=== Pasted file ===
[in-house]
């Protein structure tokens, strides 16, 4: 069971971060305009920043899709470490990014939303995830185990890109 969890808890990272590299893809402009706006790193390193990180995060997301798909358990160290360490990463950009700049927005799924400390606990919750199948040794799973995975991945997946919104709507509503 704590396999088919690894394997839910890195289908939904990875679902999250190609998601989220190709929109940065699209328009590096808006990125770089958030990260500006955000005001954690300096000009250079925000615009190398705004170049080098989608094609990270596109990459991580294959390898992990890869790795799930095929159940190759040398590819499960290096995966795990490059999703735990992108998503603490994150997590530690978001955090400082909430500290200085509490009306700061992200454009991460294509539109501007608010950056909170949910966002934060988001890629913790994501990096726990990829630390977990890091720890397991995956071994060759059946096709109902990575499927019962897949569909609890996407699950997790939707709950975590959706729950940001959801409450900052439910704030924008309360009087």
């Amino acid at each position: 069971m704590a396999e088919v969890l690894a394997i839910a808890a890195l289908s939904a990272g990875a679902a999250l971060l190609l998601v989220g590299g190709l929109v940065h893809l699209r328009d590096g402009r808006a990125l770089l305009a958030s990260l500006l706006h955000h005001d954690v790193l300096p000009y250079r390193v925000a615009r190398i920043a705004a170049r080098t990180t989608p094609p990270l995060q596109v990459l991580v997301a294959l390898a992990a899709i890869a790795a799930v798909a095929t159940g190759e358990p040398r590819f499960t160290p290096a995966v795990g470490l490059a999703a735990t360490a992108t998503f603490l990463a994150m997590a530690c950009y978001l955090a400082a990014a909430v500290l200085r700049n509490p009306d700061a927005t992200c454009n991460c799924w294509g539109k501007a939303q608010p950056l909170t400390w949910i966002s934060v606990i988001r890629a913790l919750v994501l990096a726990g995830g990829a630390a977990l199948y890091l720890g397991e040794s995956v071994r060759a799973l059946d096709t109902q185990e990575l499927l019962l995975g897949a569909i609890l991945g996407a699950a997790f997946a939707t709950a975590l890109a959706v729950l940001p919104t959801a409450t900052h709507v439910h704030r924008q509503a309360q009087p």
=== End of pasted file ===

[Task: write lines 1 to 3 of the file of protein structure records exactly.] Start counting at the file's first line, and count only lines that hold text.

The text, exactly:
[in-house]
């Protein structure tokens, strides 16, 4: 069971971060305009920043899709470490990014939303995830185990890109 969890808890990272590299893809402009706006790193390193990180995060997301798909358990160290360490990463950009700049927005799924400390606990919750199948040794799973995975991945997946919104709507509503 704590396999088919690894394997839910890195289908939904990875679902999250190609998601989220190709929109940065699209328009590096808006990125770089958030990260500006955000005001954690300096000009250079925000615009190398705004170049080098989608094609990270596109990459991580294959390898992990890869790795799930095929159940190759040398590819499960290096995966795990490059999703735990992108998503603490994150997590530690978001955090400082909430500290200085509490009306700061992200454009991460294509539109501007608010950056909170949910966002934060988001890629913790994501990096726990990829630390977990890091720890397991995956071994060759059946096709109902990575499927019962897949569909609890996407699950997790939707709950975590959706729950940001959801409450900052439910704030924008309360009087």
């Amino acid at each position: 069971m704590a396999e088919v969890l690894a394997i839910a808890a890195l289908s939904a990272g990875a679902a999250l971060l190609l998601v989220g590299g190709l929109v940065h893809l699209r328009d590096g402009r808006a990125l770089l305009a958030s990260l500006l706006h955000h005001d954690v790193l300096p000009y250079r390193v925000a615009r190398i920043a705004a170049r080098t990180t989608p094609p990270l995060q596109v990459l991580v997301a294959l390898a992990a899709i890869a790795a799930v798909a095929t159940g190759e358990p040398r590819f499960t160290p290096a995966v795990g470490l490059a999703a735990t360490a992108t998503f603490l990463a994150m997590a530690c950009y978001l955090a400082a990014a909430v500290l200085r700049n509490p009306d700061a927005t992200c454009n991460c799924w294509g539109k501007a939303q608010p950056l909170t400390w949910i966002s934060v606990i988001r890629a913790l919750v994501l990096a726990g995830g990829a630390a977990l199948y890091l720890g397991e040794s995956v071994r060759a799973l059946d096709t109902q185990e990575l499927l019962l995975g897949a569909i609890l991945g996407a699950a997790f997946a939707t709950a975590l890109a959706v729950l940001p919104t959801a409450t900052h709507v439910h704030r924008q509503a309360q009087p």